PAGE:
Delta Air Lines employees are receiving word this week of something they haven't gotten in a while --- pay raises.
Employees will get pay raises this summer and a "significant stake" in company stock as part of broad-based compensation packages after the airline's expected emergence from bankruptcy this spring, Chief Executive Gerald Grinstein said.
"It will be the first time ever on so large a scale that a company emerging from bankruptcy has awarded stock to nonunion employees," Grinstein said in a pamphlet sent to employees this week.
Delta will also begin reversing some of the pay cuts the carrier imposed over the last three years to "move toward an industry standard pay structure .... with the first pay increases coming this summer," Grinstein said.
The pamphlet was short on specifics, but it said employees will also receive cash lump sums, profit-sharing and company contributions to a new retirement savings plan.
Delta expects to emerge from Chapter 11 this spring.
Paul Lapides, director of Kennesaw State University's corporate governance center, said such an announcement without specific pay raise percentages or other details is unusual and might get a skeptical reception from employees at many companies, but probably not at Delta.
"I think Grinstein really has a lot of credibility with the employees" at Delta, he said. "I think most employees will see it as a positive thing even without the numbers."
Most nonunion Delta employees' pay dropped more than 20 percent after the airline imposed two rounds of pay and benefit cuts and froze their pensions.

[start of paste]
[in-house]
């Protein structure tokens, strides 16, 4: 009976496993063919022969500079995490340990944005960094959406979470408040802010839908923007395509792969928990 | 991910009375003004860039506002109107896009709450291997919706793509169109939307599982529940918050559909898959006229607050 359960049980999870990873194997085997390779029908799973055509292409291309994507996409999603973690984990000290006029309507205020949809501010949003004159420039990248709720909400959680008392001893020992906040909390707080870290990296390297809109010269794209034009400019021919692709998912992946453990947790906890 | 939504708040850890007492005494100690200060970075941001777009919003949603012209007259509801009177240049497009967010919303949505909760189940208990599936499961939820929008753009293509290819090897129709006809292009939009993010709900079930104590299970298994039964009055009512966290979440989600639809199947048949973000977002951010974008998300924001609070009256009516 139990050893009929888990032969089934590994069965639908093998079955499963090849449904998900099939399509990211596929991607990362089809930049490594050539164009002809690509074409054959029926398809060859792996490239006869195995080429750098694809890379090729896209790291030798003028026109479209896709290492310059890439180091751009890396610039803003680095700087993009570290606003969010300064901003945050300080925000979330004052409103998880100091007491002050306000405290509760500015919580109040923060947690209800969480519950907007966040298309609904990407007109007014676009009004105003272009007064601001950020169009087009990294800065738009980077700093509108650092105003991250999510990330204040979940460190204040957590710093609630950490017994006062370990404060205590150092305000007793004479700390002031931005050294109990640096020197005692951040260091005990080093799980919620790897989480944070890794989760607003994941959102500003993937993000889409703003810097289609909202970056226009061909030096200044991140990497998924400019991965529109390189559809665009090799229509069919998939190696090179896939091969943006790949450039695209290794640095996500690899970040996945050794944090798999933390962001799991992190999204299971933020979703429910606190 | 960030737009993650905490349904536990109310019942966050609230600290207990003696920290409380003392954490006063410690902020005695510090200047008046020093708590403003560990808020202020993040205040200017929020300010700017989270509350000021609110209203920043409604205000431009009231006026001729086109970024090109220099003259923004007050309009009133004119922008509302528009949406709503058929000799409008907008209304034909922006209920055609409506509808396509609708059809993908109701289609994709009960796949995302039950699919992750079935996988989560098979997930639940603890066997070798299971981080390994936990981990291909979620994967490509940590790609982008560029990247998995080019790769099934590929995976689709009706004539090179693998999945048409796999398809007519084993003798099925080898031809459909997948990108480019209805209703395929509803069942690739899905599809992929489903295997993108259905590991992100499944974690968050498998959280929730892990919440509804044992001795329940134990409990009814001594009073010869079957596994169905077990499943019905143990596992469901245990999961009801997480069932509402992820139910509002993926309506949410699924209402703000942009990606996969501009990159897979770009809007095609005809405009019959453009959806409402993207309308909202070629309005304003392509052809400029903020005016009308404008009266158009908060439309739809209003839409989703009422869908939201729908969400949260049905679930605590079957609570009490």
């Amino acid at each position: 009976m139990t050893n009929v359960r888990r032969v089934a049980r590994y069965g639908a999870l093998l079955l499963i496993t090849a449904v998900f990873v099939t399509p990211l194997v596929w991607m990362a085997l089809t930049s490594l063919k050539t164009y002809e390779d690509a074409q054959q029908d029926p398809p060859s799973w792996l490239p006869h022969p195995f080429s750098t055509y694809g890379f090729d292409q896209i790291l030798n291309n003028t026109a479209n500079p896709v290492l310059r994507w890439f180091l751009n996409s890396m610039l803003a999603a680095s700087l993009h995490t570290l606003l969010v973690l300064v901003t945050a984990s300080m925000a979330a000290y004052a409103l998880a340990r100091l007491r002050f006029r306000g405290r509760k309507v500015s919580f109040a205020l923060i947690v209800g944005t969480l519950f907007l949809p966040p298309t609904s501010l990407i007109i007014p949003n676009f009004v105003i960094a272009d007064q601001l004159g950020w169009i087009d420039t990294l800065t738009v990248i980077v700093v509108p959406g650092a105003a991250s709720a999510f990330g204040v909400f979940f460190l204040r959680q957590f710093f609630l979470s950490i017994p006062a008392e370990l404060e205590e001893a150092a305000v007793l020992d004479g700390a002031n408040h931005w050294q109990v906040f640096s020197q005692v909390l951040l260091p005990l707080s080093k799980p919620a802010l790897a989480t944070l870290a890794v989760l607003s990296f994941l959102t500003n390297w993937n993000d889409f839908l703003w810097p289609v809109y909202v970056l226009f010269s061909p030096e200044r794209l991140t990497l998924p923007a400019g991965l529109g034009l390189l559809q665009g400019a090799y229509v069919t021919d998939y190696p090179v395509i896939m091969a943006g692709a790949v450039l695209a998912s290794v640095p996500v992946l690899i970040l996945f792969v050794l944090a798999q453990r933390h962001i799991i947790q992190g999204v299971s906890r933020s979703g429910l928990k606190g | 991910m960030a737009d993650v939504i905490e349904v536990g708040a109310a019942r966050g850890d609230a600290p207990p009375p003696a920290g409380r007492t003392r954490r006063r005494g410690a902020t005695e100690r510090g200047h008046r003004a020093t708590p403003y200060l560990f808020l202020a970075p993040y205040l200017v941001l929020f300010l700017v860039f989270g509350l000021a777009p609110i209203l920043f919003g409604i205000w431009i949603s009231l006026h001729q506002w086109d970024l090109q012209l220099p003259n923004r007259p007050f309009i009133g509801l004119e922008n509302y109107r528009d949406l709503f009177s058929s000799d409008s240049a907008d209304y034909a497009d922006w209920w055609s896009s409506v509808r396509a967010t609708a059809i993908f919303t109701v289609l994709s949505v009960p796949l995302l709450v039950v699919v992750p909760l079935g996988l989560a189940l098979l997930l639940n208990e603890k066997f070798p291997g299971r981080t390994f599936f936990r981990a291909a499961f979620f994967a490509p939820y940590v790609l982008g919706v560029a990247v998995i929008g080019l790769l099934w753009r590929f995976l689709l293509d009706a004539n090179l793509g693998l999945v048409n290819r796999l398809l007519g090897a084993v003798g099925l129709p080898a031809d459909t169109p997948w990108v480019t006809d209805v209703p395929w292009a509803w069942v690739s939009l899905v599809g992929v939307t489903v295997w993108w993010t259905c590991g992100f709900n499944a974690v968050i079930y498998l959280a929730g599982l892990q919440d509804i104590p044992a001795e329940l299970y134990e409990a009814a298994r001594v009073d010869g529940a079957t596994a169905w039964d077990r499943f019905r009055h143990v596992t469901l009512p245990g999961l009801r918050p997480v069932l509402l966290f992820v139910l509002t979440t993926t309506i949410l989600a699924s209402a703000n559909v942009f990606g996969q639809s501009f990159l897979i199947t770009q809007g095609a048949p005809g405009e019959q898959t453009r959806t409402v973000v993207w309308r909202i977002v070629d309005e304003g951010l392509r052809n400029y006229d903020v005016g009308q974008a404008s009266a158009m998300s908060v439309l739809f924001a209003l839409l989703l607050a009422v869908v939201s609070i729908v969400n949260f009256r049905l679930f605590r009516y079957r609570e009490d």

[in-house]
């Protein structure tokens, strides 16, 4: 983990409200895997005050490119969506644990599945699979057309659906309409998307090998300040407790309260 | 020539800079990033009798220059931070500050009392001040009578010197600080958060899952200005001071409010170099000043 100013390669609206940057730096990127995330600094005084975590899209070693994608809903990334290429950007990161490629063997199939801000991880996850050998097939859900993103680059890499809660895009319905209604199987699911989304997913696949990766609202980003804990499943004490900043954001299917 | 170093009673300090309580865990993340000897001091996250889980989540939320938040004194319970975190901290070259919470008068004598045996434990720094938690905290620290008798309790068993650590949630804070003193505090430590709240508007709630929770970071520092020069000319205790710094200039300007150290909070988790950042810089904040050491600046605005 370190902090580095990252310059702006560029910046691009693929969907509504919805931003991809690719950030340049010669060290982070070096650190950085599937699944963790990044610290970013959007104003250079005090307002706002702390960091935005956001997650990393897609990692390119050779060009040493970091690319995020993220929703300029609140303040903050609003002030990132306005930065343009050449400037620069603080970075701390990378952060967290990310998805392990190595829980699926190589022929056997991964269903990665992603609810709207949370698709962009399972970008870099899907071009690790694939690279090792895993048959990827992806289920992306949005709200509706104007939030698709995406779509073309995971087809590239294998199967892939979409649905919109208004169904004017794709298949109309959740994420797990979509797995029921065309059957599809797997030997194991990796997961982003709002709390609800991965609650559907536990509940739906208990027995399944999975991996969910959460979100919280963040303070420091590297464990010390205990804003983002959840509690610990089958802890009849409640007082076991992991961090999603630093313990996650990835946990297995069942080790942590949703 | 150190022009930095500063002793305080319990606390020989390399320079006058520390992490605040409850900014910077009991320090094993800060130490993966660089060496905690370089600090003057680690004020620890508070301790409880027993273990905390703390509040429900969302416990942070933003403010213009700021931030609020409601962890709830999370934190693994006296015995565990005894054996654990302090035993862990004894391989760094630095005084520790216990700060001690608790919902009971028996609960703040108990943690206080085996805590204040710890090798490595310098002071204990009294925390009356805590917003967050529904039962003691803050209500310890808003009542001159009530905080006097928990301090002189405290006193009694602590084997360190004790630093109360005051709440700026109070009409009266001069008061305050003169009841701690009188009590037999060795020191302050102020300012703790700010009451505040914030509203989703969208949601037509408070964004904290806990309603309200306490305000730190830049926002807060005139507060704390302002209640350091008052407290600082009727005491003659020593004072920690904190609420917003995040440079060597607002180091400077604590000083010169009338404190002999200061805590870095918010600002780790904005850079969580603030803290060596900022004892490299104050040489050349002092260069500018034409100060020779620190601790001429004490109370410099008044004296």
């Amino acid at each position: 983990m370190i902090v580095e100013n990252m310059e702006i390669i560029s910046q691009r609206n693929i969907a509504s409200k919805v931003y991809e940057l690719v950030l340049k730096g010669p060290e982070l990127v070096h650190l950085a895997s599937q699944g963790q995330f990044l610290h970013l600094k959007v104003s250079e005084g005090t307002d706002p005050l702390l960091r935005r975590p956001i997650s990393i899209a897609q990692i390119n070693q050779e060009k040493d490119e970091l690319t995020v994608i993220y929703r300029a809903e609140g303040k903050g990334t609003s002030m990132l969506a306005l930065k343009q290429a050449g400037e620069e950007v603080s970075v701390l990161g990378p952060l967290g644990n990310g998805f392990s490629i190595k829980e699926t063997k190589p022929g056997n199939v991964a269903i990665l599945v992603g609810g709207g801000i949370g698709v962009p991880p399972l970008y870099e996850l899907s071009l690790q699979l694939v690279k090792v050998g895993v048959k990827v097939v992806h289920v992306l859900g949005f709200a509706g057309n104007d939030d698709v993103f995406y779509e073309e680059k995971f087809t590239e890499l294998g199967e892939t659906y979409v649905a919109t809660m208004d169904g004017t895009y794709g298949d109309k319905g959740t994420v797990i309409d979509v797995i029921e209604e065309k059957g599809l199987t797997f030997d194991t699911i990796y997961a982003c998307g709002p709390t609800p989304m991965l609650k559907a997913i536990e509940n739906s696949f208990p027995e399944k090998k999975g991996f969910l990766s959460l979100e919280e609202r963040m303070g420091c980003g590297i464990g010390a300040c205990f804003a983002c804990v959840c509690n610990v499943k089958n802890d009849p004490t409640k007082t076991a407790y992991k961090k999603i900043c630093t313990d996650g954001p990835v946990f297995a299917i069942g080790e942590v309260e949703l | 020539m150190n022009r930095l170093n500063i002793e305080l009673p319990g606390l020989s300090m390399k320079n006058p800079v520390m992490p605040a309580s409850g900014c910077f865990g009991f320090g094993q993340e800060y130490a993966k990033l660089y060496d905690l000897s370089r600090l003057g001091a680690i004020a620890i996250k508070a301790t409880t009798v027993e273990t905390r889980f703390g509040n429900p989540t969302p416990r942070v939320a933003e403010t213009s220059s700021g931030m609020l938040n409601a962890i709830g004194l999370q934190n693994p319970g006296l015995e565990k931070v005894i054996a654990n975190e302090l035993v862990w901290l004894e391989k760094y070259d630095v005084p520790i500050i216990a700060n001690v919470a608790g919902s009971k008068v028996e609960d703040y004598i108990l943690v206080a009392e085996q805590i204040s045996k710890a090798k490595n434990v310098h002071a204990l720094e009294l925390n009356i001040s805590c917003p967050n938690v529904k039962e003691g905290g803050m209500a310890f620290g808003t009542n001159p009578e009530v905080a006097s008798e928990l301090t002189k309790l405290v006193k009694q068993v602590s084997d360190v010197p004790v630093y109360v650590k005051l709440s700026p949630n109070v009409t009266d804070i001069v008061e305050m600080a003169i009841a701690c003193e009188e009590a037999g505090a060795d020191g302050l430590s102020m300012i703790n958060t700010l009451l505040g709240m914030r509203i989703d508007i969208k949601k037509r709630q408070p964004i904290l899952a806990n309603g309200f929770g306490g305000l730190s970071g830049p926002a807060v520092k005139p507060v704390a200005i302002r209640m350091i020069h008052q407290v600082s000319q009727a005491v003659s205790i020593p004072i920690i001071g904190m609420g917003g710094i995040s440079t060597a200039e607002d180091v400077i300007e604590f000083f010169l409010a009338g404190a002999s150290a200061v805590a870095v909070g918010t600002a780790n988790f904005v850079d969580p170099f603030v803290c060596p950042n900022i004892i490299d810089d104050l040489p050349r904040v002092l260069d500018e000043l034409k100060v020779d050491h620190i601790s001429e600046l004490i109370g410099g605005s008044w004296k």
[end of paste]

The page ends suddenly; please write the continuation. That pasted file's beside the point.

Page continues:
Delta's unionized pilots also took bigger pay cuts, and their separate pension plan was terminated as part of a concession deal that also will result in a future equity stake, pay raises, retirement savings and other compensation.
Delta's message about the widely rumored employee perks could be timed to head off potential complaints once the carrier unveils details of executives' and managers' compensation in about two weeks.
"About 1,000 leaders will also be granted ownership stakes in Delta, but those shares will come in different forms, such as restricted stock, stock options and performance stock" that can't be sold for up to three years, Delta said in the pamphlet.
Delta said employees will get "actual shares of common stock" within days after the airline emerges from bankruptcy that they can sell or keep.
Delta said its executives, unlike most employees, won't receive the cash lump sums, which will be based on a percentage of pay.
Delta's management has been treading carefully around the executive pay issue as it has tried to rebuild employee morale damaged by years of job cuts, falling pay and a 2003 controversy over executive pensions and bonuses that angered many workers.
The pool of 1,000 Delta executives and midlevel managers will receive a 2.6 percent stake in the new Delta worth roughly $260 million, with another 1.4 percent in reserve for future rewards.
That's about half of the share United Airlines' management got after that company emerged from Chapter 11.
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